In Tintera v. Armour & Co., 362 So.2d 1344, 1346 (Fla.1978), the supreme court approved the reasoning of the Industrial Relations Commission which found that

Victor Wine is premised upon recognition of the fact that a great portion of our work force comes upon the work scene with heart defects that would result in heart attacks in any event.

In many of these cases, the existence of a preexisting heart or cardiovascular defect may be difficult or impossible to establish. In a number of cases, it is apparent that the incident would not have occurred without the undetectable defect, and notwithstanding the existence of such a prior defect, it is difficult, if not impossible, to directly attribute the injury to emotional stresses. See Richard E. Mosca, supra. The instant case is...

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6 cases
  • Childers v. State
    • United States
    • Florida District Court of Appeals
    • June 28, 2006
    ... ... v. Bay County, 890 So.2d 256 (Fla. 1st DCA 2004) (en banc decision released without ... released without antecedent publication of panel decision); Zundell v. Dade County Sch. Bd., 609 So.2d 1367 (Fla. 1st DCA 1992) (en banc ...         But Chiles chose former law school acquaintance, West Palm Beach trial lawyer Bob Montgomery, to head the ... ...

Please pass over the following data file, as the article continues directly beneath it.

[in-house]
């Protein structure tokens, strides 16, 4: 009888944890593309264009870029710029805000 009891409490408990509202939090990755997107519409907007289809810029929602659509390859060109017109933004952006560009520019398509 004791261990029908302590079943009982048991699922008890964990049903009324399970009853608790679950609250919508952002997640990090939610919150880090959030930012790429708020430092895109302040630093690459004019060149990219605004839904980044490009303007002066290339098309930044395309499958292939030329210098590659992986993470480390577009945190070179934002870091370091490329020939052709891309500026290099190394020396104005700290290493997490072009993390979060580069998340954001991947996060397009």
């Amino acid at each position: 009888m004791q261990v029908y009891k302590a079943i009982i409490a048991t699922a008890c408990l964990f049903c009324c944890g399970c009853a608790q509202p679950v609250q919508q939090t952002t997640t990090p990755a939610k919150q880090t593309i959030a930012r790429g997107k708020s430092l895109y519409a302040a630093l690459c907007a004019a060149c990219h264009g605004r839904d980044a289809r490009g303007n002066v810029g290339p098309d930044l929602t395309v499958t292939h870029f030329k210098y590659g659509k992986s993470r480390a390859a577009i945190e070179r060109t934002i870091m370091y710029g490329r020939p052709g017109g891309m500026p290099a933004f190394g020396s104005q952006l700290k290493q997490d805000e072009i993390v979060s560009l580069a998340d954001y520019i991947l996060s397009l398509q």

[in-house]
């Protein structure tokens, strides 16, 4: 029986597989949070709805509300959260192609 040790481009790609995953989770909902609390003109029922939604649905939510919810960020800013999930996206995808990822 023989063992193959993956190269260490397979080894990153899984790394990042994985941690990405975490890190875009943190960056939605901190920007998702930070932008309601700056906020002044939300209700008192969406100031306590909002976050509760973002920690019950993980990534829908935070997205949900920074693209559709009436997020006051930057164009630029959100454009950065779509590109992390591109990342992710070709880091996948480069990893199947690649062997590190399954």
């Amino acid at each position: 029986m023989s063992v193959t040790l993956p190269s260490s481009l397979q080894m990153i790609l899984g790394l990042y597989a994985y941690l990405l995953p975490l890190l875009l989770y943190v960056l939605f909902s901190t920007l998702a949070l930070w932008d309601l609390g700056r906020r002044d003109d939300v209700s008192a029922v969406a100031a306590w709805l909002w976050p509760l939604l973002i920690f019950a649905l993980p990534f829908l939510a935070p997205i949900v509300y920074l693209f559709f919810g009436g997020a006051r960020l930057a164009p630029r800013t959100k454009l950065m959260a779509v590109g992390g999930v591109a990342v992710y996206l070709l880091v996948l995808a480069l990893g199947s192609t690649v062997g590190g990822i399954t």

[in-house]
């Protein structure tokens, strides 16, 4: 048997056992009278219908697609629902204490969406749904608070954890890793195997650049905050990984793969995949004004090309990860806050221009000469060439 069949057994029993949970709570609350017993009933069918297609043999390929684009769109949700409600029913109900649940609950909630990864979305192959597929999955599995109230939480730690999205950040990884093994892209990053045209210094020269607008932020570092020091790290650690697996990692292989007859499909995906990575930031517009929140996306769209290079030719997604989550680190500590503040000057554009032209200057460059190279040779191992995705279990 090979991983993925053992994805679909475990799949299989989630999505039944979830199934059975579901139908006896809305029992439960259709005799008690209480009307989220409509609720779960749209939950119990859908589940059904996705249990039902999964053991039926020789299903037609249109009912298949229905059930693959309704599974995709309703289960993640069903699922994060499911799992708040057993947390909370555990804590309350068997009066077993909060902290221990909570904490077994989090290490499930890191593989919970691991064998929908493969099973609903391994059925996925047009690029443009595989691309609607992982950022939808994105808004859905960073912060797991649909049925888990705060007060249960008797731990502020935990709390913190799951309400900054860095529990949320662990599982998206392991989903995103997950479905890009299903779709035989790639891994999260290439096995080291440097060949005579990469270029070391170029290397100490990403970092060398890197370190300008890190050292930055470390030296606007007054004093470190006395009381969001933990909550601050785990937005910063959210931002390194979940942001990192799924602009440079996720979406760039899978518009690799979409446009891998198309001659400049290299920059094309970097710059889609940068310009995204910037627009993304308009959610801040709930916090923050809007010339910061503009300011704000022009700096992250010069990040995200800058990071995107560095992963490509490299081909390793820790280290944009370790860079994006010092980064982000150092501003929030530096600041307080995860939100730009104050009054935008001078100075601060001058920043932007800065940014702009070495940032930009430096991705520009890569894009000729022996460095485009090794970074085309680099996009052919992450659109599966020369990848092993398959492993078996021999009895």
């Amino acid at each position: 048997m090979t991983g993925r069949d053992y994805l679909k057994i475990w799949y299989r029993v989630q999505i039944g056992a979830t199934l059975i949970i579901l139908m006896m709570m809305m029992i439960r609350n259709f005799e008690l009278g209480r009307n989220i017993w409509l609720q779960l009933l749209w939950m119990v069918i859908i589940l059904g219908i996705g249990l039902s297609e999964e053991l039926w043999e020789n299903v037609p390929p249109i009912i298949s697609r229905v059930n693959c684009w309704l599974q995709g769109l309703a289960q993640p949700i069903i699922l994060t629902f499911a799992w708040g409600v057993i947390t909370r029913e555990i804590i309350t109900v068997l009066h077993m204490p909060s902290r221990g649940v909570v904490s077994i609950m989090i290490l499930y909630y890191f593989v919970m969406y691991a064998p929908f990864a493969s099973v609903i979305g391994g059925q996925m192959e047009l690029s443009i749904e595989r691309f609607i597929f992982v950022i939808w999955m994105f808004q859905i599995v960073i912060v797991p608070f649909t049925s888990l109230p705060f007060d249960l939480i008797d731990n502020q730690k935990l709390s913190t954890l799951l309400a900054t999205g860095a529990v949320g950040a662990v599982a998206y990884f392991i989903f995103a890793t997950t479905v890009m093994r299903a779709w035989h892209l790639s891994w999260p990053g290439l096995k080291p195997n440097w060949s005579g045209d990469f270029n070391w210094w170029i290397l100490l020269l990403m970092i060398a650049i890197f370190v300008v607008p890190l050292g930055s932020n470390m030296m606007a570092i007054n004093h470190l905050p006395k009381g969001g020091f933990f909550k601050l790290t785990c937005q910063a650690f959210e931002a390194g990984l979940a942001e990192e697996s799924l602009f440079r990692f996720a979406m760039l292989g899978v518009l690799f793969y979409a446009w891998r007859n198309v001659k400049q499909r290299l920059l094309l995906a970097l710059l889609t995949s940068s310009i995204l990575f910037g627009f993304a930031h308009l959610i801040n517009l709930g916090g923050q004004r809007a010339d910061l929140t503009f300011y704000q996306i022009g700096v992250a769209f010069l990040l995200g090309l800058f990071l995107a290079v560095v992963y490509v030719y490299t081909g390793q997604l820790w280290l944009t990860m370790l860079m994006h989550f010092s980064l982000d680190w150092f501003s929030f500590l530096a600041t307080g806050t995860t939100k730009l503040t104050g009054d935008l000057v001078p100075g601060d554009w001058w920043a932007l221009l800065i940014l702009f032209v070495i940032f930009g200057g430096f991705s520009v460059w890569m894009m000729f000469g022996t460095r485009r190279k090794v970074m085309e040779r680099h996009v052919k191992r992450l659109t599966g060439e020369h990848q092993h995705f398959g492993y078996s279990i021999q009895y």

• Childers v. State
    • United States
    • Florida District Court of Appeals
    • June 28, 2006
    ... ... v. Bay County, 890 So.2d 256 (Fla. 1st DCA 2004) (en banc decision released without ... released without antecedent publication of panel decision); Zundell v. Dade County Sch. Bd., 609 So.2d 1367 (Fla. 1st DCA 1992) (en banc ...         But Chiles chose former law school acquaintance, West Palm Beach trial lawyer Bob Montgomery, to head the ... ...
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    • United States
    • Florida Supreme Court
    • March 10, 1994
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1 books & journal articles
  • Certifying questions to the Florida Supreme Court: what's so important?
    • United States
    • Florida Bar Journal Vol. 76 No. 5, May 2002
    • May 1, 2002
    ...impact on the administration of criminal proceedings in the circuit courts"). (24) See, e.g., Zundell v. Dade County Sch. Bd., 609 So. 2d 1367, 1371 (Fla. 1st D.C.A. 1992) (citing, in certifying question, "the lack of direct precedent on this important and potentially far-reaching issue .........